This is the God Pashupati Mahadeva, who is the beloved analogue of the Vedic Lord Shiva in the Indus civilization.
Among other fertile and phallic symbols, the belief that the people of Harappan worshipped the mother goddess is widespread.
The restoration of numerous figurines from almost all excavation sites shows that the cult of the mother goddess or the cult of fertility was widespread and popular in civilization.
4. Revolutionary Home Design
In the civilization of the Indus Valley there were excellent masons who could easily build load-bearing brick structures of up to two storeys.
The houses have a central courtyard and a terrace for apartments on one level.
A well-planned road network and a complex drainage system showed that the inhabitants of the ancient Indus Valley civilization were experienced urban planners who attached great importance to water management.
Archaeologists found wells in the city, and almost every house has a clearly defined swimming area and an internal drainage system.
They also noticed a highly developed water network in Moenjo-Daro with 80 public sanitation facilities and more than 700 wells.
The nursery had its own bathroom and the wells were strategically located to supply all areas with water. There was also a rainwater storage system.
The discovery of the great bath of civilization in the Indus Valley reveals their architectural skills.
2. The greatest civilization of the ancient world
Geographically, the Indus Valley was the largest of the four ancient civilizations of Mesopotamia, Egypt and China.
It covered an area of 1,260,000 square kilometers.
Civilization has spread to modern India, Pakistan and Afghanistan.
If there were such a large country on the current map, it would be between Niger and Angola, in 22nd place.
This civilization stretched from the Gaggar Hakra Valley in the east and west from Balochistan to Makran, from Afghanistan to Daimabad in Maharashtra in the south.
The civilization of the Indus Valley had a total population of over five million people.
It is larger than the current population of New Zealand as a whole.
Most of his men were craftsmen and merchants. In more than 1056 towns and villages in Harappan, 96 of which were searched.
They are mainly located in large parts of the Indus and Gaggar Hakra rivers and their tributaries.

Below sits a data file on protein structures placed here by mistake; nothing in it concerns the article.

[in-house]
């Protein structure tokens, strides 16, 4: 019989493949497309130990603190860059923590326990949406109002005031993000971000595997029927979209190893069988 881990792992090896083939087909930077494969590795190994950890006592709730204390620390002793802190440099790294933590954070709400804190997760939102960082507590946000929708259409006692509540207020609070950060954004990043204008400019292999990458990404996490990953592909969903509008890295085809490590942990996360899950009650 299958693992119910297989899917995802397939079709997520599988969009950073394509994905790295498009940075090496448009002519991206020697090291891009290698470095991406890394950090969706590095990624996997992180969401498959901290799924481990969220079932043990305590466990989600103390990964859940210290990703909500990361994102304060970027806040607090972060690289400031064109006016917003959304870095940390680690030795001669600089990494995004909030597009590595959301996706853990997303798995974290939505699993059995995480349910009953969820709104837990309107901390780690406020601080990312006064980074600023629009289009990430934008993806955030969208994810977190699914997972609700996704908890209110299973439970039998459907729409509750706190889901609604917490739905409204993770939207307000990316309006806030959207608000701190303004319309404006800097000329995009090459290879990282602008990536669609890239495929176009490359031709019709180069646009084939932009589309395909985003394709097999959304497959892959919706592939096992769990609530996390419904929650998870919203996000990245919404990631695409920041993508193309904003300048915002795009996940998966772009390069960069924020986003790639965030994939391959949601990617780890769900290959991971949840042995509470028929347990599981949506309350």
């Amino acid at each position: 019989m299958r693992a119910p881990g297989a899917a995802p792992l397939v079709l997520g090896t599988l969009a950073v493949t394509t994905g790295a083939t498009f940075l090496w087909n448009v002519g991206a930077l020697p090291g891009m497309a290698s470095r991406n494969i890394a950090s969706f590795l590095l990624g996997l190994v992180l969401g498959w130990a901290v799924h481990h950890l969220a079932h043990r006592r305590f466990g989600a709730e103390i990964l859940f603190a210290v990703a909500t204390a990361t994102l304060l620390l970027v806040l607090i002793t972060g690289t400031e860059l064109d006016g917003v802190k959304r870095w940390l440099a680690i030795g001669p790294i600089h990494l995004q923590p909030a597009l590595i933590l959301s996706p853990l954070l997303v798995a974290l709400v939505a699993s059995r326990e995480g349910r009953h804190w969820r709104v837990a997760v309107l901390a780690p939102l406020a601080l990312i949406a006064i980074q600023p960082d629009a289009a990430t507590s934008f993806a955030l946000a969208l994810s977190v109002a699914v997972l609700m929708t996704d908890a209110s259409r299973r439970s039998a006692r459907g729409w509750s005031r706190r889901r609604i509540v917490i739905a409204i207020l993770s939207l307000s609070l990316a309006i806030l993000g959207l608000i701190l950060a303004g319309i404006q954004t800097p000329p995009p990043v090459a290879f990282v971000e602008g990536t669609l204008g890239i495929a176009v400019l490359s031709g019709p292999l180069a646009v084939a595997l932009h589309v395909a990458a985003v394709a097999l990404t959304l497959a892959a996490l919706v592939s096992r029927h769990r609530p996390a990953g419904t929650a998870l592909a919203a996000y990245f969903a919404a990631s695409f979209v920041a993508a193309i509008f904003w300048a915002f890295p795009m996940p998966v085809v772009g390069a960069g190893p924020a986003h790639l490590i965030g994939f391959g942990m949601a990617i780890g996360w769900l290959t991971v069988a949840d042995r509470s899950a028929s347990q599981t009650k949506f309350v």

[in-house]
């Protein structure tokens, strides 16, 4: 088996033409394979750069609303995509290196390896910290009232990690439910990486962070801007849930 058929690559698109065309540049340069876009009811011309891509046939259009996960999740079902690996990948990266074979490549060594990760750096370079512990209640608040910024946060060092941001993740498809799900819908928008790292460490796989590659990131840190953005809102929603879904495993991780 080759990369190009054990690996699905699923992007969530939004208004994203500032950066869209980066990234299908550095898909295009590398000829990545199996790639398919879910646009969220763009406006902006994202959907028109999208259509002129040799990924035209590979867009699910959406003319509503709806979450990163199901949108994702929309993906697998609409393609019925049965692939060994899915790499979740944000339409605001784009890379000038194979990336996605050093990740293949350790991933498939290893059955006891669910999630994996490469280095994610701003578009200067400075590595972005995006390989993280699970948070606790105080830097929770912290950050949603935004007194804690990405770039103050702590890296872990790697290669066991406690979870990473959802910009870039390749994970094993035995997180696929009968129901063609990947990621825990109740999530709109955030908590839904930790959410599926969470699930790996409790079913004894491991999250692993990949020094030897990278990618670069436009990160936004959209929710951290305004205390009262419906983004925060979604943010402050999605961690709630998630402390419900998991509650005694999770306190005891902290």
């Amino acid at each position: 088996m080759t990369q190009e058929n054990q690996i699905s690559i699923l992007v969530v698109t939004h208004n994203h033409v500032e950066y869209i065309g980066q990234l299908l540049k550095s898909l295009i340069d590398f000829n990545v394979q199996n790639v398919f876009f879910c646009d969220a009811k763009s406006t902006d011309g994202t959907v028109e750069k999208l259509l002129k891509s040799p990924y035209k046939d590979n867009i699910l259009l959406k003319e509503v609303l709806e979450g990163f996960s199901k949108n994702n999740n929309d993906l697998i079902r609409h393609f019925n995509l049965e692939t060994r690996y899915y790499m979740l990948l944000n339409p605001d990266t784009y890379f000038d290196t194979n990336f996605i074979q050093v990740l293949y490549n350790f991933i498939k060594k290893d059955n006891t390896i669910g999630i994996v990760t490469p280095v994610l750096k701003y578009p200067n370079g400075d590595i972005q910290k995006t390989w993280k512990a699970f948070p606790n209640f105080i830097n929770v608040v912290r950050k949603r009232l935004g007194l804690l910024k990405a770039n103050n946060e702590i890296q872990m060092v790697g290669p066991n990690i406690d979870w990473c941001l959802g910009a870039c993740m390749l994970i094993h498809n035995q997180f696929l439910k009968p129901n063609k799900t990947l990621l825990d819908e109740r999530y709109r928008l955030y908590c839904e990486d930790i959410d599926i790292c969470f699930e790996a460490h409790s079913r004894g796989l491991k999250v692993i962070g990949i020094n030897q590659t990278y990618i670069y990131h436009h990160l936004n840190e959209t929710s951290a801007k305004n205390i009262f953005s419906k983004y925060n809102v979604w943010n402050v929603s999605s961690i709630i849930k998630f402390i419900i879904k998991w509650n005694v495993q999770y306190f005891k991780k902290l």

The main urban centres were Harappa, Mohenjo Daro, Dholawira, Ganerivala and Rahigari.
Rahigari is currently the largest known place of civilization in Harappan, India.
This is more than the famous Moenjo-Daro website in Pakistan.
During the excavations in the streets of Moenjo-Daro 44 skeletons were discovered, which were so scattered in the streets that they arrived so suddenly that they could no longer reach their homes.
All bones, including those of the mother and child, still holding hands, are pressed to the ground.
Archaeologists have discovered that all these people have died of violence, but the causes of this violence remain inexplicable.
Lying in a distorted position in layers of scratches, ash and debris.
The sudden decline of the Indus Valley civilization has long been a surprise to explorers.
There is no conclusive evidence that a city in Harappan has ever been burned, submerged, physically attacked or forcibly seized.
Cities have previously changed course after natural disasters or the collapse of rivers such as the Indus and Gahra Hakkar.
This would affect the local agricultural economy and the development of society as a centre of trade.
Thanks to continuous excavations and anthropological work, the disappearance of this mysterious civilization is certainly a mystery.
How did the civilization of the Indus Valley end?
There are six speculative theories –.
- The nearby desert has invaded the fertile area and turned it into a barren area.
- The region has been devastated by frequent flooding.
- The Aryan invaders killed and destroyed the civilization of the Indus Valley. The people of Harappan enjoyed great harmony. They had no weapons to strike or defend themselves against others. They had hunting or farming equipment. So they couldn’t resist the attackers.
- The end was partly caused by a change in the way things were done. These changes include the drainage of the Hakra river and the adaptation of the course of the Indus river. River changes have affected agricultural and economic systems and many people have left the cities in the Indus Valley.
- The devastation was caused by earthquakes and epidemics.
- There is a growing number of alternative archaeologists and scientists who have not accepted the hypotheses that insufficiently explain the state of skeletal remains and have found other explanations. One such person is the British-Indian scholar David Davenport, who studied twelve-year-old Hindu writings and testimonies on the spot where the big city once stood. Nuclear destruction in his book 2000 v. This shows shocking results: The artifacts found in situ appear to have been melted, vitrified by heat at 1500°C, accompanied by rapid cooling of. The city itself seemed to have an epicentre about 50 meters wide, where everything was crystallized, melted or melted away, and 60 meters from the center – the bricks melted on one. In his book Mysteries of Ancient History, Gorbovsky reports that at least one human skeleton has been found in the area at a speed about 50 times greater than that of natural radiation. Davenport stated that what was observed at Moenjo Daro was exactly the same as what was observed at Nagasaki and Hiroshima.
These were the facts of the Indus Valley civilization.